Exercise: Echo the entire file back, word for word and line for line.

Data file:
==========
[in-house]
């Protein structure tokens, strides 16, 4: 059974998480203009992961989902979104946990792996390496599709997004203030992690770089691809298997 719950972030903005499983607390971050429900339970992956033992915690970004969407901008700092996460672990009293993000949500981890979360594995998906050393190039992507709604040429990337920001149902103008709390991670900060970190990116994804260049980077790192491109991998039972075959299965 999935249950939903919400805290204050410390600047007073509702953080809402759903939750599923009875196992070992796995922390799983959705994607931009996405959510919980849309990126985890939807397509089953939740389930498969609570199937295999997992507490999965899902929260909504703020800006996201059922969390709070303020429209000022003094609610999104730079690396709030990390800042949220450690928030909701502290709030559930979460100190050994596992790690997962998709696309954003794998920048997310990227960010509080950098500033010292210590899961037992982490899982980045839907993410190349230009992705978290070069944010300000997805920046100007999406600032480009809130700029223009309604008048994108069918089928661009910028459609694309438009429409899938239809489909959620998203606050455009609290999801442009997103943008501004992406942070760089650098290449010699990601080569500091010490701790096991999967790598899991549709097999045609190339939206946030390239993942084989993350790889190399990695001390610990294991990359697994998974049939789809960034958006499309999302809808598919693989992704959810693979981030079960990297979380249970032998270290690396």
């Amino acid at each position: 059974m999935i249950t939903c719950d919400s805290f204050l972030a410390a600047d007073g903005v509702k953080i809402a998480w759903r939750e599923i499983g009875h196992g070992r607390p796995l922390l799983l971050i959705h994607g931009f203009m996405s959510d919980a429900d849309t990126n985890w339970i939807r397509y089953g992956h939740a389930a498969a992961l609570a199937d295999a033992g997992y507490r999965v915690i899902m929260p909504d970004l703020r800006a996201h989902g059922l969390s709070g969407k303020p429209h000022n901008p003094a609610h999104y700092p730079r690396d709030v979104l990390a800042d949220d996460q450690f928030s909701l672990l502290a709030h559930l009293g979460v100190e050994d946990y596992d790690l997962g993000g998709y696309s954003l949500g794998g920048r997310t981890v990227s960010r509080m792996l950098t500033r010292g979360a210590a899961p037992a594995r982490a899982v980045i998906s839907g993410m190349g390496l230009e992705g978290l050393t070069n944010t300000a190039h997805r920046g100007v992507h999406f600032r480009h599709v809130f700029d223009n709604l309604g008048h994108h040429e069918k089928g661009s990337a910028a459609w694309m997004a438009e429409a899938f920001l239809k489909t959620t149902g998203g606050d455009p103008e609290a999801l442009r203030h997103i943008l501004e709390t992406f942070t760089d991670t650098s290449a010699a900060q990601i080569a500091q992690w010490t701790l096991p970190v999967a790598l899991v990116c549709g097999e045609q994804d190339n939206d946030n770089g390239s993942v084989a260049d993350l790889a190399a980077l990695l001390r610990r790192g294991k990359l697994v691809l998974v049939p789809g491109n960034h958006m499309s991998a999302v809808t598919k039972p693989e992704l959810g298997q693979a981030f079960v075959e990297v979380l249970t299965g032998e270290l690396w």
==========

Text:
[in-house]
């Protein structure tokens, strides 16, 4: 059974998480203009992961989902979104946990792996390496599709997004203030992690770089691809298997 719950972030903005499983607390971050429900339970992956033992915690970004969407901008700092996460672990009293993000949500981890979360594995998906050393190039992507709604040429990337920001149902103008709390991670900060970190990116994804260049980077790192491109991998039972075959299965 999935249950939903919400805290204050410390600047007073509702953080809402759903939750599923009875196992070992796995922390799983959705994607931009996405959510919980849309990126985890939807397509089953939740389930498969609570199937295999997992507490999965899902929260909504703020800006996201059922969390709070303020429209000022003094609610999104730079690396709030990390800042949220450690928030909701502290709030559930979460100190050994596992790690997962998709696309954003794998920048997310990227960010509080950098500033010292210590899961037992982490899982980045839907993410190349230009992705978290070069944010300000997805920046100007999406600032480009809130700029223009309604008048994108069918089928661009910028459609694309438009429409899938239809489909959620998203606050455009609290999801442009997103943008501004992406942070760089650098290449010699990601080569500091010490701790096991999967790598899991549709097999045609190339939206946030390239993942084989993350790889190399990695001390610990294991990359697994998974049939789809960034958006499309999302809808598919693989992704959810693979981030079960990297979380249970032998270290690396």
């Amino acid at each position: 059974m999935i249950t939903c719950d919400s805290f204050l972030a410390a600047d007073g903005v509702k953080i809402a998480w759903r939750e599923i499983g009875h196992g070992r607390p796995l922390l799983l971050i959705h994607g931009f203009m996405s959510d919980a429900d849309t990126n985890w339970i939807r397509y089953g992956h939740a389930a498969a992961l609570a199937d295999a033992g997992y507490r999965v915690i899902m929260p909504d970004l703020r800006a996201h989902g059922l969390s709070g969407k303020p429209h000022n901008p003094a609610h999104y700092p730079r690396d709030v979104l990390a800042d949220d996460q450690f928030s909701l672990l502290a709030h559930l009293g979460v100190e050994d946990y596992d790690l997962g993000g998709y696309s954003l949500g794998g920048r997310t981890v990227s960010r509080m792996l950098t500033r010292g979360a210590a899961p037992a594995r982490a899982v980045i998906s839907g993410m190349g390496l230009e992705g978290l050393t070069n944010t300000a190039h997805r920046g100007v992507h999406f600032r480009h599709v809130f700029d223009n709604l309604g008048h994108h040429e069918k089928g661009s990337a910028a459609w694309m997004a438009e429409a899938f920001l239809k489909t959620t149902g998203g606050d455009p103008e609290a999801l442009r203030h997103i943008l501004e709390t992406f942070t760089d991670t650098s290449a010699a900060q990601i080569a500091q992690w010490t701790l096991p970190v999967a790598l899991v990116c549709g097999e045609q994804d190339n939206d946030n770089g390239s993942v084989a260049d993350l790889a190399a980077l990695l001390r610990r790192g294991k990359l697994v691809l998974v049939p789809g491109n960034h958006m499309s991998a999302v809808t598919k039972p693989e992704l959810g298997q693979a981030f079960v075959e990297v979380l249970t299965g032998e270290l690396w």